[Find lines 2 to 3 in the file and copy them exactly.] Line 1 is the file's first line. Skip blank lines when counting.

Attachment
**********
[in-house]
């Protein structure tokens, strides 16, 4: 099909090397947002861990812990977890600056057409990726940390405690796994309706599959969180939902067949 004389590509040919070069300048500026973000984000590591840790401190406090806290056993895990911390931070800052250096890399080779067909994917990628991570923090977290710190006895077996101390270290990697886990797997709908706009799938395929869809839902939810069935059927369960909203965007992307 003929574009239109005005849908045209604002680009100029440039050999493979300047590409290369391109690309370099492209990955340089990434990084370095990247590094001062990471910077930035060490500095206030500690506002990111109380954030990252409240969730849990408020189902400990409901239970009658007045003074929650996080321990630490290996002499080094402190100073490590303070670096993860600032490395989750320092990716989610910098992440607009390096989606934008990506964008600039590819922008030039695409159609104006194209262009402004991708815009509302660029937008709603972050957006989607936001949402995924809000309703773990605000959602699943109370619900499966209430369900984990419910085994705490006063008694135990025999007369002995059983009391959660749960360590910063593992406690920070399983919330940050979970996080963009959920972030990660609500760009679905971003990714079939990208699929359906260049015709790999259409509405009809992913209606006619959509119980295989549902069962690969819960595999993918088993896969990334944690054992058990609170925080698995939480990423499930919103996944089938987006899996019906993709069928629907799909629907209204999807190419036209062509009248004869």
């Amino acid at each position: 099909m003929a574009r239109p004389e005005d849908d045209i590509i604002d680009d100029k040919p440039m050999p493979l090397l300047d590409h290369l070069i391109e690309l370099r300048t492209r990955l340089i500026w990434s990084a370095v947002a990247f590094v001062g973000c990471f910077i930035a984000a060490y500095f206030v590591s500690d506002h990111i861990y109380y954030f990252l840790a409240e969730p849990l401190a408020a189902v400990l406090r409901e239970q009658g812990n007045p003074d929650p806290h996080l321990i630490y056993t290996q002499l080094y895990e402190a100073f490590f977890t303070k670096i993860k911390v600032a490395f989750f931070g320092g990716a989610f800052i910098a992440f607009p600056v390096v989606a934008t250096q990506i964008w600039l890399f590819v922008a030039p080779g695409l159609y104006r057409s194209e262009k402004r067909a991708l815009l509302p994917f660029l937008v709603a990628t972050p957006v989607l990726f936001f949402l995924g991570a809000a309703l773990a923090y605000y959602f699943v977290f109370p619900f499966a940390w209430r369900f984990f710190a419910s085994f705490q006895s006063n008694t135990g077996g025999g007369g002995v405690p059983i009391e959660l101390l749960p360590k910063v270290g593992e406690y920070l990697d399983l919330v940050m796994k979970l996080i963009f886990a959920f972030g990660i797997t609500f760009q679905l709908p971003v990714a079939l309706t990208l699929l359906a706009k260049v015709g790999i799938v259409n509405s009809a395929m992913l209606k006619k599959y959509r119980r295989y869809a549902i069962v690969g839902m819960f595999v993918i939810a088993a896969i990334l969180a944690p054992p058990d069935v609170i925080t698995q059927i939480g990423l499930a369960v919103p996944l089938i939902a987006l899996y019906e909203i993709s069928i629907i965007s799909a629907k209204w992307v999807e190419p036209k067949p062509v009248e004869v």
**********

């Protein structure tokens, strides 16, 4: 099909090397947002861990812990977890600056057409990726940390405690796994309706599959969180939902067949 004389590509040919070069300048500026973000984000590591840790401190406090806290056993895990911390931070800052250096890399080779067909994917990628991570923090977290710190006895077996101390270290990697886990797997709908706009799938395929869809839902939810069935059927369960909203965007992307 003929574009239109005005849908045209604002680009100029440039050999493979300047590409290369391109690309370099492209990955340089990434990084370095990247590094001062990471910077930035060490500095206030500690506002990111109380954030990252409240969730849990408020189902400990409901239970009658007045003074929650996080321990630490290996002499080094402190100073490590303070670096993860600032490395989750320092990716989610910098992440607009390096989606934008990506964008600039590819922008030039695409159609104006194209262009402004991708815009509302660029937008709603972050957006989607936001949402995924809000309703773990605000959602699943109370619900499966209430369900984990419910085994705490006063008694135990025999007369002995059983009391959660749960360590910063593992406690920070399983919330940050979970996080963009959920972030990660609500760009679905971003990714079939990208699929359906260049015709790999259409509405009809992913209606006619959509119980295989549902069962690969819960595999993918088993896969990334944690054992058990609170925080698995939480990423499930919103996944089938987006899996019906993709069928629907799909629907209204999807190419036209062509009248004869």
């Amino acid at each position: 099909m003929a574009r239109p004389e005005d849908d045209i590509i604002d680009d100029k040919p440039m050999p493979l090397l300047d590409h290369l070069i391109e690309l370099r300048t492209r990955l340089i500026w990434s990084a370095v947002a990247f590094v001062g973000c990471f910077i930035a984000a060490y500095f206030v590591s500690d506002h990111i861990y109380y954030f990252l840790a409240e969730p849990l401190a408020a189902v400990l406090r409901e239970q009658g812990n007045p003074d929650p806290h996080l321990i630490y056993t290996q002499l080094y895990e402190a100073f490590f977890t303070k670096i993860k911390v600032a490395f989750f931070g320092g990716a989610f800052i910098a992440f607009p600056v390096v989606a934008t250096q990506i964008w600039l890399f590819v922008a030039p080779g695409l159609y104006r057409s194209e262009k402004r067909a991708l815009l509302p994917f660029l937008v709603a990628t972050p957006v989607l990726f936001f949402l995924g991570a809000a309703l773990a923090y605000y959602f699943v977290f109370p619900f499966a940390w209430r369900f984990f710190a419910s085994f705490q006895s006063n008694t135990g077996g025999g007369g002995v405690p059983i009391e959660l101390l749960p360590k910063v270290g593992e406690y920070l990697d399983l919330v940050m796994k979970l996080i963009f886990a959920f972030g990660i797997t609500f760009q679905l709908p971003v990714a079939l309706t990208l699929l359906a706009k260049v015709g790999i799938v259409n509405s009809a395929m992913l209606k006619k599959y959509r119980r295989y869809a549902i069962v690969g839902m819960f595999v993918i939810a088993a896969i990334l969180a944690p054992p058990d069935v609170i925080t698995q059927i939480g990423l499930a369960v919103p996944l089938i939902a987006l899996y019906e909203i993709s069928i629907i965007s799909a629907k209204w992307v999807e190419p036209k067949p062509v009248e004869v």